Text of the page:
This 500 metre wide and 5 km long Onoke Spit extends from the Western Lake Road towards Lake Ferry separating the open sea of Palliser Bay from the waters of Lake Onoke. The outlet of the Ruamahanga River system is at the eastern end. From time to time when the outflow is low the sea can pile shingle up and block the outlet. Some early settlers who drove stock around the coast from Wellington used the Spit as an easier route into the Wairarapa than by trekking along the western shore of Lake Wairarapa. The massive earthquake in 1855 which did so much damage in Wellington is said to have raised the Spit by some three metres.Birds to look for: Black-backed Gull, Caspian Tern, Red-billed Gull, White-Fronted Tern, Black Shag, White-faced Heron, Banded Dotterel, Skylark and New Zealand Pipit. Royal Spoonbill sometimes fly over. In winter, look for Black-fronted Tern and Black-billed Gull. Sometimes shorebirds such as Lesser Knot and Turnstone are seen along the lake shore. Look for Australasian Gannet flying off shore.
In early summer, you will find breeding colonies about 30 minutes walking along the Spit. There are scattered Black-backed Gull colony with more compact colonies of Caspian Tern. Red-billed Gull and White-Fronted Tern nest further on.
Members of the OSNZ colour band Black-backed Gull and Caspian Tern chicks each year so keep an eye out for banded birds. It is worth returning along the seaward side with views of distant Kaikoura Mountains across Palliser Bay and sea beyond. After southerly storms this seaward side can often yield numbers of storm-wrecked seabirds.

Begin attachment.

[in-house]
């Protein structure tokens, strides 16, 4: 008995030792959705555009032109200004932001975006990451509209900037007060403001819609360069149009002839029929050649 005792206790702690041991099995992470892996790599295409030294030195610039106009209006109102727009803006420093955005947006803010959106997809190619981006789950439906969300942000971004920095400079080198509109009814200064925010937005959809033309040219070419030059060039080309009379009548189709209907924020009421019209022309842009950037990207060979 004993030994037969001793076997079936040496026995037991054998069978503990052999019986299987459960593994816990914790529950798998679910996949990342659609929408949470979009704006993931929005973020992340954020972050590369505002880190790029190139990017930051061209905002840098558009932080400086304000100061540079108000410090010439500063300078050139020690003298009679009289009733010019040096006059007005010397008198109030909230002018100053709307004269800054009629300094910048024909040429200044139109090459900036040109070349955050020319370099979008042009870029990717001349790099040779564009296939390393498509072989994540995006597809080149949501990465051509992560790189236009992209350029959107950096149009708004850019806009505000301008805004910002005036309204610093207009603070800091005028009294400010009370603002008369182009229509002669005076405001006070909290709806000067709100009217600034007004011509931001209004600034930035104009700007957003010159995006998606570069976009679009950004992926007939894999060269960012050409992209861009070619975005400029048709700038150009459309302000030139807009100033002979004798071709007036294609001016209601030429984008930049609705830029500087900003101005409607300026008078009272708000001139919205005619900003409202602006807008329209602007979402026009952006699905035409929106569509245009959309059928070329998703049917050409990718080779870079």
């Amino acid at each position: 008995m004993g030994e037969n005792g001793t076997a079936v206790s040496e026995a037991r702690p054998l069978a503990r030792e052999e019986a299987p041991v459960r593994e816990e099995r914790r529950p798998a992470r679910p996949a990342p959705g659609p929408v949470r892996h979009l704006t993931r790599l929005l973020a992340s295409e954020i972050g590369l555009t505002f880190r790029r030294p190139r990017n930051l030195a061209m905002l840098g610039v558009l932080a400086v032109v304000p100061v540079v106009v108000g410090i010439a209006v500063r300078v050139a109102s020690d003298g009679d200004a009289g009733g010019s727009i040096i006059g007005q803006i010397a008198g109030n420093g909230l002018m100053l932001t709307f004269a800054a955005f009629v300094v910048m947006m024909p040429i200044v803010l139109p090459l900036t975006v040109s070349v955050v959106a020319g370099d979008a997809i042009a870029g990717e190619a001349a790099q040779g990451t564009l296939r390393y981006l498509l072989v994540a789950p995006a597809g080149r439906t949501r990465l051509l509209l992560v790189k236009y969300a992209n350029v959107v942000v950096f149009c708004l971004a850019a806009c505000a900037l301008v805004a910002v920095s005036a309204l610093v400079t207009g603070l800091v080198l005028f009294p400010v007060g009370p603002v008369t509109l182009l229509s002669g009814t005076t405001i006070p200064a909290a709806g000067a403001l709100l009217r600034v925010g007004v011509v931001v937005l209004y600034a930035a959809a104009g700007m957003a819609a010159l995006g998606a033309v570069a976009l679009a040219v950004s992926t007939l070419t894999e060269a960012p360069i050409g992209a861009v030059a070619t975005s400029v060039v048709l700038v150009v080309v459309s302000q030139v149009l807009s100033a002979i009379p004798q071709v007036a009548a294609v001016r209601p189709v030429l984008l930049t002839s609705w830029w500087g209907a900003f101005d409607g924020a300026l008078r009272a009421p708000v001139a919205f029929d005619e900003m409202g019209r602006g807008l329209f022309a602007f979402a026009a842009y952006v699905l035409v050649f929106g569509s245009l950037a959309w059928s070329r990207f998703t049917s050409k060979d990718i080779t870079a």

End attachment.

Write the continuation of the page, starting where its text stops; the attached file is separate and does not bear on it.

En-route to the Spit, there is some good birdwatching at Western Lake Reserve where the road is close to the stony shore of Lake Wairarapa and sightings of Black Swan and other water birds may be had. The many Kowhais along the road edge make a spectacular flower show in spring, attracting many Tui. The native trees in the Reserve provide good habitat for Grey Warbler, Pied Fantail, Whitehead, Silvereye, Tui and Shining Cuckoo are often heard in spring.
How to get there
The road continues on past the picturesque Wairongamai Church then past the east-west access road on your left with the tarseal running out 5 kms before the road end. Be sure to take the left hand fork where the sign points to Lake Onoke. The road ends at a small stream which drains a nearby swamp. If the lake outlet is blocked this stream can be quite deep but is normally shallow and easy to cross. Leave your car here, cross the stream and take the favoured walk along the lake shore.
On returning to Featherston a visit to the Heritage Museum will provide you with a lot of information on history of the district. The adjacent Fell Museum houses the only remaining Fell railway engine which used to haul trains across the Rimutakas.
For more tourist information on this region, please check the Tourism Wairarapa Web site (www.wairarapanz.com).
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